• Started in the textile industry.

    • Factory System: machines and workers brought together in large buildings.

    • Division of labor: Each worker did one specific part of the process.


Inventions

Inventions:

  • Major Inventions Changed the Textile Industry


Inventions1

Inventions:

  • Major Inventions Changed the Textile Industry

    • Spinning Jenny: James Hartgrove 1768


Inventions2

Inventions:

  • Major Inventions Changed the Textile Industry

    • Spinning Jenny: James Hartgrove 1768

    • Water Frame: Richard Arkwright


Inventions3

Inventions:

  • Major Inventions Changed the Textile Industry

    • Spinning Jenny: James Hartgrove 1768

    • Water Frame: Richard Arkwright

    • Cotton Gin: Eli Whitney 1793


Inventions4

Inventions:

  • Major Inventions Changed the Textile Industry

    • Spinning Jenny: James Hartgrove 1768

    • Water Frame: Richard Arkwright

    • Cotton Gin: Eli Whitney 1793

  • Transportation Increases


Inventions5

Inventions:

  • Major Inventions Changed the Textile Industry

    • Spinning Jenny: James Hartgrove 1768

    • Water Frame: Richard Arkwright

    • Cotton Gin: Eli Whitney 1793

  • Transportation Increases

    • Better Roads


Inventions6

Inventions:

  • Major Inventions Changed the Textile Industry

    • Spinning Jenny: James Hartgrove 1768

    • Water Frame: Richard Arkwright

    • Cotton Gin: Eli Whitney 1793

  • Transportation Increases

    • Better Roads

    • Canals (human-made waterways)


Inventions7

Inventions:

  • Major Inventions Changed the Textile Industry

    • Spinning Jenny: James Hartgrove 1768

    • Water Frame: Richard Arkwright

    • Cotton Gin: Eli Whitney 1793

  • Transportation Increases

    • Better Roads

    • Canals (human-made waterways)

    • Railroads


Inventions8

Inventions:

  • Major Inventions Changed the Textile Industry

    • Spinning Jenny: James Hartgrove 1768

    • Water Frame: Richard Arkwright

    • Cotton Gin: Eli Whitney 1793

  • Transportation Increases

    • Better Roads

    • Canals (human-made waterways)

    • Railroads

    • Steam Engines: Developed by James Watt


Inventions9

Inventions:

  • Steam engine: James Watts 1785, revolutionized factory work.


Powering the industrial revolution

Powering the Industrial Revolution:


Powering the industrial revolution1

Powering the Industrial Revolution:

  • Started with Water Power: Machines worked due to the flow of water wheels built on rivers.


Powering the industrial revolution2

Powering the Industrial Revolution:

  • Started with Water Power: Machines worked due to the flow of water wheels built on rivers.

  • Steam engines: Steam boats by 1808 used to transport goods and people across the water much faster with larger amounts.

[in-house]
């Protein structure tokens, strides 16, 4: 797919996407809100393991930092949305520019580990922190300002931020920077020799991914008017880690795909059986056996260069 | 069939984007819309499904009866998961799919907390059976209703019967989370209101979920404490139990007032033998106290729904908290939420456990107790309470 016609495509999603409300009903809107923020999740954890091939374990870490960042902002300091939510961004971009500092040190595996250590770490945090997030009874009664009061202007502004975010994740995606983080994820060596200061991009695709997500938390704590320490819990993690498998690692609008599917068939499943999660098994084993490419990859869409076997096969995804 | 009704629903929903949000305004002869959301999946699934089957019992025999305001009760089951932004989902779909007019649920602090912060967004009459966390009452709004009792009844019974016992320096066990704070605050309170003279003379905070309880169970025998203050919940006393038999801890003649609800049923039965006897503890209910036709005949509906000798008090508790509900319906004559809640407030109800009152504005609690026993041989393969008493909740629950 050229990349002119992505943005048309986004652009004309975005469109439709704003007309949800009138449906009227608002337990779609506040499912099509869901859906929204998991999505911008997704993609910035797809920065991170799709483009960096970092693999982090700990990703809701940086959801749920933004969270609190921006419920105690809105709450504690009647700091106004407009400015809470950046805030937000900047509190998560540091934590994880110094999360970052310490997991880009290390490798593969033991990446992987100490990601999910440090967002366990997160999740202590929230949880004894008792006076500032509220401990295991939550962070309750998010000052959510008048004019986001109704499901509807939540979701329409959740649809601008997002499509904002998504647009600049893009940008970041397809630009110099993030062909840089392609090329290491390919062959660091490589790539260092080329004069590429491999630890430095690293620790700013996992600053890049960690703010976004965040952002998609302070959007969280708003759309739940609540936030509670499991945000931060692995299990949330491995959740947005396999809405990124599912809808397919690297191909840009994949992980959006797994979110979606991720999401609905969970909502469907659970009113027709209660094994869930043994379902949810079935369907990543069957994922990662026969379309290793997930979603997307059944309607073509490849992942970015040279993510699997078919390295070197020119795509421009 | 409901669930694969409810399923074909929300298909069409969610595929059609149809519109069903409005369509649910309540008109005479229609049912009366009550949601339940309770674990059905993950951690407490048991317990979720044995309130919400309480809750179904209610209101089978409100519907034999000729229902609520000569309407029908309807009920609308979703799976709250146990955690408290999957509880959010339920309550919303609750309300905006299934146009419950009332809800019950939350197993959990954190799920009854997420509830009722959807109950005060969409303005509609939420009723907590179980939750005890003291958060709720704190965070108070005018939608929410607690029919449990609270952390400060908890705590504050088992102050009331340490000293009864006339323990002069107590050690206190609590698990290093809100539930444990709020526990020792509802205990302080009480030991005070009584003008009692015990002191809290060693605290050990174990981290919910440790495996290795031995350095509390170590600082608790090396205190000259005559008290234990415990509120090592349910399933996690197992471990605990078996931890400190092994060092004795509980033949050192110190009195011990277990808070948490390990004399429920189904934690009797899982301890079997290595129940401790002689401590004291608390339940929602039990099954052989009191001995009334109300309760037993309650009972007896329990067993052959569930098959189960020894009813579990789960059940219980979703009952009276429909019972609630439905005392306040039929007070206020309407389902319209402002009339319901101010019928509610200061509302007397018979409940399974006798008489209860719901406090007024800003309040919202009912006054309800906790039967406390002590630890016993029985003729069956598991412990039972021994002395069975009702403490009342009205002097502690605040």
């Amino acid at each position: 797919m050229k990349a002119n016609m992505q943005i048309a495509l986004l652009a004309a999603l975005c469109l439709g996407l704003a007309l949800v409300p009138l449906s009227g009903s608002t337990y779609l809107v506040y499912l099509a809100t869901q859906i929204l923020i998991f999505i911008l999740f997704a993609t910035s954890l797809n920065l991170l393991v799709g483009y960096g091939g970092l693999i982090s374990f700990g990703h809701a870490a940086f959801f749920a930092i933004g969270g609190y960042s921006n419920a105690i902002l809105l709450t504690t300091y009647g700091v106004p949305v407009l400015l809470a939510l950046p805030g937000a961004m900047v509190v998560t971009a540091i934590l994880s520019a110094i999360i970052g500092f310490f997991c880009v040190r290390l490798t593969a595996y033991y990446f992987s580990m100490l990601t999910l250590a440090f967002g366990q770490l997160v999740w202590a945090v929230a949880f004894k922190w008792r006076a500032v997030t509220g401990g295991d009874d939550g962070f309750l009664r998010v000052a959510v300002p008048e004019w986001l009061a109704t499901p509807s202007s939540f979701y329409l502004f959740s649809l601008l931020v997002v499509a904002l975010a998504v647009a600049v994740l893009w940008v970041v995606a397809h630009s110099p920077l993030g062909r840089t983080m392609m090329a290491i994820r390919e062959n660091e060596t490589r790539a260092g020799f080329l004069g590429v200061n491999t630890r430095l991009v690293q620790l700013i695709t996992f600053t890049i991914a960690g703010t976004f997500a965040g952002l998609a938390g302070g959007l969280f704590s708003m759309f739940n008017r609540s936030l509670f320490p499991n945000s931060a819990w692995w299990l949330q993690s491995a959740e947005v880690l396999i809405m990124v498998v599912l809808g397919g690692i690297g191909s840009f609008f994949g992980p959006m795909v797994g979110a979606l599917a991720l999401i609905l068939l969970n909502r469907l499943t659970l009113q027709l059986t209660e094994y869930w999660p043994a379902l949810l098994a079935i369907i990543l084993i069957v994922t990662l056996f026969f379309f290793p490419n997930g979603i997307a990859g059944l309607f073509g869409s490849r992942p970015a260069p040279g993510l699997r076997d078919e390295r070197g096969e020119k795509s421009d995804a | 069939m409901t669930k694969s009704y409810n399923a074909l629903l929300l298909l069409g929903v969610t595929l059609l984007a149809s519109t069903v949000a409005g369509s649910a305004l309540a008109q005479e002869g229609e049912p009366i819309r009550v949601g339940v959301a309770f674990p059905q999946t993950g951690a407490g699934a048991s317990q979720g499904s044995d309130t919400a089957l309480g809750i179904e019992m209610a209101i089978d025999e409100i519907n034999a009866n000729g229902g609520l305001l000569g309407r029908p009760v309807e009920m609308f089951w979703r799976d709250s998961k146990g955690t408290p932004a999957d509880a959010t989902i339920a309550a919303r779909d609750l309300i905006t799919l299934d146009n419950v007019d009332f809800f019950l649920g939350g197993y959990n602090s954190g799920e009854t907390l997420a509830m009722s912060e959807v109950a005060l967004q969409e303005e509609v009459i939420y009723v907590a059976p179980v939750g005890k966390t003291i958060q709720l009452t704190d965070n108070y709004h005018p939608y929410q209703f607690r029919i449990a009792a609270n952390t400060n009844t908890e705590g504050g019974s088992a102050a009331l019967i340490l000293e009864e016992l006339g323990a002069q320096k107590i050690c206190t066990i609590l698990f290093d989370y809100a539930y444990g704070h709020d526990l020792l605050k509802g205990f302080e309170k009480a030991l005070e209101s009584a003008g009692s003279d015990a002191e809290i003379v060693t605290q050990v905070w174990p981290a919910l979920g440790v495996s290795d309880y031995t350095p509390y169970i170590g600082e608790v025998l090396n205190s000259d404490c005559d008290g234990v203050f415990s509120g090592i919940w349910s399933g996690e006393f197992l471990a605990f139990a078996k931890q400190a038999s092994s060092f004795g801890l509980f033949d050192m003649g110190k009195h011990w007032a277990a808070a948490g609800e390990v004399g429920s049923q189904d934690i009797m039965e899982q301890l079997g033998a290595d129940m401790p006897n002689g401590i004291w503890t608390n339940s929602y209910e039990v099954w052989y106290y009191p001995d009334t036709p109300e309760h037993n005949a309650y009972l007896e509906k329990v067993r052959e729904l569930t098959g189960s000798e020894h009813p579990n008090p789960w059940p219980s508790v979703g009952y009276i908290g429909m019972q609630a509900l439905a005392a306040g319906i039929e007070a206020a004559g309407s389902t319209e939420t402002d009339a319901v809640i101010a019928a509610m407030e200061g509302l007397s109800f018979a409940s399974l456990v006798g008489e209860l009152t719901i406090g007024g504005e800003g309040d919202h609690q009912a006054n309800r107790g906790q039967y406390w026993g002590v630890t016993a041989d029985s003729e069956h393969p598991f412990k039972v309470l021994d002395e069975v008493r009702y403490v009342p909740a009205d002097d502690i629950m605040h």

Fueling the machines

Fueling the machines:


Fueling the machines1

Fueling the machines:

  • Factories need fuel to run the machines: COAL


Fueling the machines2

Fueling the machines:

  • Factories need fuel to run the machines: COAL

  • Coal mining expands: Production doubles from 1750 to 1800.


Fueling the machines3

Fueling the machines:

  • Factories need fuel to run the machines: COAL

  • Coal mining expands: Production doubles from 1750 to 1800.

  • Large cities grow up near coal and iron fields.


Major lifestyle changes the middle ages to 1800

  • Factories need fuel to run the machines: COAL

  • Coal mining expands: Production doubles from 1750 to 1800.

  • Large cities grow up near coal and iron fields.


Labor issues

Labor issues


Labor issues1

Labor issues

  • The raw wool and cotton that fed the British textile mills came from:


Labor issues2

Labor issues

  • The raw wool and cotton that fed the British textile mills came from:

    • Lands converted from farming to raising sheep, leaving farm workers without jobs


Labor issues3

Labor issues

  • The raw wool and cotton that fed the British textile mills came from:

    • Lands converted from farming to raising sheep, leaving farm workers without jobs

    • Urbanization: movement of people from rural to urban (city) areas


Conditions in the cities

Conditions in the cities:


Conditions in the cities1

Conditions in the cities:

  • Housing, water, sewers, food supplies, and lighting were completely inadequate.


Conditions in the cities2

Conditions in the cities:

  • Housing, water, sewers, food supplies, and lighting were completely inadequate.

  • Slums grew and disease destroyed the population.


Conditions in the cities3

Conditions in the cities:

  • Housing, water, sewers, food supplies, and lighting were completely inadequate.

  • Slums grew and disease destroyed the population.

  • Crime increased and became a way of life for those who could make a living in no other way.


Conditions in the countryside

Conditions in the countryside: